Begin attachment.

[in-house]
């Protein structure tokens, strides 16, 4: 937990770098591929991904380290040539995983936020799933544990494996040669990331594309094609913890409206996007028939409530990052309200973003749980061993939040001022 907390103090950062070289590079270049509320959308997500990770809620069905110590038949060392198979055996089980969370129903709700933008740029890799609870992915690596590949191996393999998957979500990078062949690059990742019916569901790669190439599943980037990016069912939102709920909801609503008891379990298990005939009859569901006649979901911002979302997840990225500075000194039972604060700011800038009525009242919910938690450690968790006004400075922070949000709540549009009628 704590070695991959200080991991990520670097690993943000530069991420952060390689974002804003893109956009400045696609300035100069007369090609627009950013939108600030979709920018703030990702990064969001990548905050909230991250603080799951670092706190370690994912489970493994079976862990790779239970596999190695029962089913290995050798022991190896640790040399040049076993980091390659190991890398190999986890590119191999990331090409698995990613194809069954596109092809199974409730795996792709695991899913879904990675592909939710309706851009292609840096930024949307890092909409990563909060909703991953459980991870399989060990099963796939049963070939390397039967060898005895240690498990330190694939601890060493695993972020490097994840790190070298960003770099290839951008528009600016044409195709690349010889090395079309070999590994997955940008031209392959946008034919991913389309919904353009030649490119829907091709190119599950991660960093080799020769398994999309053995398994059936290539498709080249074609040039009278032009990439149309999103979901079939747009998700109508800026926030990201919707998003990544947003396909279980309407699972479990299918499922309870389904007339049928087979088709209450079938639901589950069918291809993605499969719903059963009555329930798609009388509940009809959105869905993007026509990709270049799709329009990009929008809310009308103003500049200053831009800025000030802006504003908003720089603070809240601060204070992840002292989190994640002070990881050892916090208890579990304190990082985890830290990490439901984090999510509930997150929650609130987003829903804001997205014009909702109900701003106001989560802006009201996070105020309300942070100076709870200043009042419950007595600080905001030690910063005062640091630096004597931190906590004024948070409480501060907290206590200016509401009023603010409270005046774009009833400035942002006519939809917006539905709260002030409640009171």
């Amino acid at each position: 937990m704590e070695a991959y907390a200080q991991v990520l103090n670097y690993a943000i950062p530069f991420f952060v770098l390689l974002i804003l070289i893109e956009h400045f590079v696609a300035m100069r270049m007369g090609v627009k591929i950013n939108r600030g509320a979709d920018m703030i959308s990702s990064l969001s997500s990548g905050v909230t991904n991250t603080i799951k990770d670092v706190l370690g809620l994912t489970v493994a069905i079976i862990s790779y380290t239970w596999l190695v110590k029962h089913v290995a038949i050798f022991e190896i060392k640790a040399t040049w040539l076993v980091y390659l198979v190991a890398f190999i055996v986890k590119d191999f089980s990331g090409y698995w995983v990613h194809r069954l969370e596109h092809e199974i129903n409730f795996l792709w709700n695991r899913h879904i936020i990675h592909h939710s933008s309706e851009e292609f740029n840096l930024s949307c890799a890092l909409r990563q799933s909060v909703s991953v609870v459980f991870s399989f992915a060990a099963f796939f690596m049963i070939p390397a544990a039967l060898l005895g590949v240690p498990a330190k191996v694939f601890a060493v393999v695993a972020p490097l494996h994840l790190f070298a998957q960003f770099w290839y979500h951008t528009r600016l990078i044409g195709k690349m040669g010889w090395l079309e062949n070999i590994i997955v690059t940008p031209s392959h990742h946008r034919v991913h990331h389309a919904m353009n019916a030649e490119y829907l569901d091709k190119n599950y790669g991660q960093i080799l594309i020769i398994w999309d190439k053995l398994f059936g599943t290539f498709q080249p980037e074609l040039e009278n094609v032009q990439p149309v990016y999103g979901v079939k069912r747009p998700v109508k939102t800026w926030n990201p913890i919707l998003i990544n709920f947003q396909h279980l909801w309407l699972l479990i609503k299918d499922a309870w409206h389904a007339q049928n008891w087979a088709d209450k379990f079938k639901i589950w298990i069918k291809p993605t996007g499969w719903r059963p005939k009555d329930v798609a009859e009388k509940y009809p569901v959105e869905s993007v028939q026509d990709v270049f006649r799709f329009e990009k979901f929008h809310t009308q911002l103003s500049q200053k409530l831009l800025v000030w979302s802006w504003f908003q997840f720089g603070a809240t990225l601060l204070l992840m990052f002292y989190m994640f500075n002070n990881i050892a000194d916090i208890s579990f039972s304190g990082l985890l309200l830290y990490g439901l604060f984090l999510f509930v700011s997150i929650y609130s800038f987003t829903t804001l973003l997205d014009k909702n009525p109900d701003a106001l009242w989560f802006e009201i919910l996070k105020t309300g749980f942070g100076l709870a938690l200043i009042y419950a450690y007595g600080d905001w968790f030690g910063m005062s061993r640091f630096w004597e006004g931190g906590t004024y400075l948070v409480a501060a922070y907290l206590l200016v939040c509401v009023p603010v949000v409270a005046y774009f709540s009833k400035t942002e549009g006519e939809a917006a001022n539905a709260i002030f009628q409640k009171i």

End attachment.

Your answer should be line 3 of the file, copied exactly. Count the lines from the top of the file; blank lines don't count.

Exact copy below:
């Amino acid at each position: 937990m704590e070695a991959y907390a200080q991991v990520l103090n670097y690993a943000i950062p530069f991420f952060v770098l390689l974002i804003l070289i893109e956009h400045f590079v696609a300035m100069r270049m007369g090609v627009k591929i950013n939108r600030g509320a979709d920018m703030i959308s990702s990064l969001s997500s990548g905050v909230t991904n991250t603080i799951k990770d670092v706190l370690g809620l994912t489970v493994a069905i079976i862990s790779y380290t239970w596999l190695v110590k029962h089913v290995a038949i050798f022991e190896i060392k640790a040399t040049w040539l076993v980091y390659l198979v190991a890398f190999i055996v986890k590119d191999f089980s990331g090409y698995w995983v990613h194809r069954l969370e596109h092809e199974i129903n409730f795996l792709w709700n695991r899913h879904i936020i990675h592909h939710s933008s309706e851009e292609f740029n840096l930024s949307c890799a890092l909409r990563q799933s909060v909703s991953v609870v459980f991870s399989f992915a060990a099963f796939f690596m049963i070939p390397a544990a039967l060898l005895g590949v240690p498990a330190k191996v694939f601890a060493v393999v695993a972020p490097l494996h994840l790190f070298a998957q960003f770099w290839y979500h951008t528009r600016l990078i044409g195709k690349m040669g010889w090395l079309e062949n070999i590994i997955v690059t940008p031209s392959h990742h946008r034919v991913h990331h389309a919904m353009n019916a030649e490119y829907l569901d091709k190119n599950y790669g991660q960093i080799l594309i020769i398994w999309d190439k053995l398994f059936g599943t290539f498709q080249p980037e074609l040039e009278n094609v032009q990439p149309v990016y999103g979901v079939k069912r747009p998700v109508k939102t800026w926030n990201p913890i919707l998003i990544n709920f947003q396909h279980l909801w309407l699972l479990i609503k299918d499922a309870w409206h389904a007339q049928n008891w087979a088709d209450k379990f079938k639901i589950w298990i069918k291809p993605t996007g499969w719903r059963p005939k009555d329930v798609a009859e009388k509940y009809p569901v959105e869905s993007v028939q026509d990709v270049f006649r799709f329009e990009k979901f929008h809310t009308q911002l103003s500049q200053k409530l831009l800025v000030w979302s802006w504003f908003q997840f720089g603070a809240t990225l601060l204070l992840m990052f002292y989190m994640f500075n002070n990881i050892a000194d916090i208890s579990f039972s304190g990082l985890l309200l830290y990490g439901l604060f984090l999510f509930v700011s997150i929650y609130s800038f987003t829903t804001l973003l997205d014009k909702n009525p109900d701003a106001l009242w989560f802006e009201i919910l996070k105020t309300g749980f942070g100076l709870a938690l200043i009042y419950a450690y007595g600080d905001w968790f030690g910063m005062s061993r640091f630096w004597e006004g931190g906590t004024y400075l948070v409480a501060a922070y907290l206590l200016v939040c509401v009023p603010v949000v409270a005046y774009f709540s009833k400035t942002e549009g006519e939809a917006a001022n539905a709260i002030f009628q409640k009171i």